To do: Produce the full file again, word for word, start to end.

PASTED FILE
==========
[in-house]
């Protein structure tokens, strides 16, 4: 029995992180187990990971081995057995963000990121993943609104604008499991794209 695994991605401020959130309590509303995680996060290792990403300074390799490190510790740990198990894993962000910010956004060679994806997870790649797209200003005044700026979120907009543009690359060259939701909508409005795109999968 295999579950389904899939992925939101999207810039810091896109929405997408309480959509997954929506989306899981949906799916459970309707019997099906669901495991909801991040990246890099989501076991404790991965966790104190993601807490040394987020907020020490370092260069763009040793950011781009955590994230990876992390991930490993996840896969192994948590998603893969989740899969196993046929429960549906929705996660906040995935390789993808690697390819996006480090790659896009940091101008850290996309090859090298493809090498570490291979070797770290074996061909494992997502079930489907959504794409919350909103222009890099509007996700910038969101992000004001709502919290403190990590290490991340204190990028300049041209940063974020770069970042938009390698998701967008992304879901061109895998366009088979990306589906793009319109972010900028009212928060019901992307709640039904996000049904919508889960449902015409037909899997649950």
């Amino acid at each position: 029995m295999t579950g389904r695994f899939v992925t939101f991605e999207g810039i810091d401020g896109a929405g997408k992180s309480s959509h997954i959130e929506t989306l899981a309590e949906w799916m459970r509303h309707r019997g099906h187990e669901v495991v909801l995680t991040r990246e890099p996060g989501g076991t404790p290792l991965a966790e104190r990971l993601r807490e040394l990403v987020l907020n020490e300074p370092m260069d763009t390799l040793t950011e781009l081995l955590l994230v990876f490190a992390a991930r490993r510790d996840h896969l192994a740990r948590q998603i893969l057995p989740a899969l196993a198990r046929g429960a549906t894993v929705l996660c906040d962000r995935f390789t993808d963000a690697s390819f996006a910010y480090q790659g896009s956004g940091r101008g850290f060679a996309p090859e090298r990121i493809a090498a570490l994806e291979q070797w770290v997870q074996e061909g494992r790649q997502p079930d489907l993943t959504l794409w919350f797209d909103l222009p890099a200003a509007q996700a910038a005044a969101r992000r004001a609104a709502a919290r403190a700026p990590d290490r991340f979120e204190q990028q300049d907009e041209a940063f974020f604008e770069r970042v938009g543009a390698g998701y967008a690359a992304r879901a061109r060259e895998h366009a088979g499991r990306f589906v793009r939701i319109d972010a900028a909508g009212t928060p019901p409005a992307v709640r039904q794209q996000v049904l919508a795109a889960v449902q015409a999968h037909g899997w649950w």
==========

[in-house]
């Protein structure tokens, strides 16, 4: 029995992180187990990971081995057995963000990121993943609104604008499991794209 695994991605401020959130309590509303995680996060290792990403300074390799490190510790740990198990894993962000910010956004060679994806997870790649797209200003005044700026979120907009543009690359060259939701909508409005795109999968 295999579950389904899939992925939101999207810039810091896109929405997408309480959509997954929506989306899981949906799916459970309707019997099906669901495991909801991040990246890099989501076991404790991965966790104190993601807490040394987020907020020490370092260069763009040793950011781009955590994230990876992390991930490993996840896969192994948590998603893969989740899969196993046929429960549906929705996660906040995935390789993808690697390819996006480090790659896009940091101008850290996309090859090298493809090498570490291979070797770290074996061909494992997502079930489907959504794409919350909103222009890099509007996700910038969101992000004001709502919290403190990590290490991340204190990028300049041209940063974020770069970042938009390698998701967008992304879901061109895998366009088979990306589906793009319109972010900028009212928060019901992307709640039904996000049904919508889960449902015409037909899997649950």
């Amino acid at each position: 029995m295999t579950g389904r695994f899939v992925t939101f991605e999207g810039i810091d401020g896109a929405g997408k992180s309480s959509h997954i959130e929506t989306l899981a309590e949906w799916m459970r509303h309707r019997g099906h187990e669901v495991v909801l995680t991040r990246e890099p996060g989501g076991t404790p290792l991965a966790e104190r990971l993601r807490e040394l990403v987020l907020n020490e300074p370092m260069d763009t390799l040793t950011e781009l081995l955590l994230v990876f490190a992390a991930r490993r510790d996840h896969l192994a740990r948590q998603i893969l057995p989740a899969l196993a198990r046929g429960a549906t894993v929705l996660c906040d962000r995935f390789t993808d963000a690697s390819f996006a910010y480090q790659g896009s956004g940091r101008g850290f060679a996309p090859e090298r990121i493809a090498a570490l994806e291979q070797w770290v997870q074996e061909g494992r790649q997502p079930d489907l993943t959504l794409w919350f797209d909103l222009p890099a200003a509007q996700a910038a005044a969101r992000r004001a609104a709502a919290r403190a700026p990590d290490r991340f979120e204190q990028q300049d907009e041209a940063f974020f604008e770069r970042v938009g543009a390698g998701y967008a690359a992304r879901a061109r060259e895998h366009a088979g499991r990306f589906v793009r939701i319109d972010a900028a909508g009212t928060p019901p409005a992307v709640r039904q794209q996000v049904l919508a795109a889960v449902q015409a999968h037909g899997w649950w």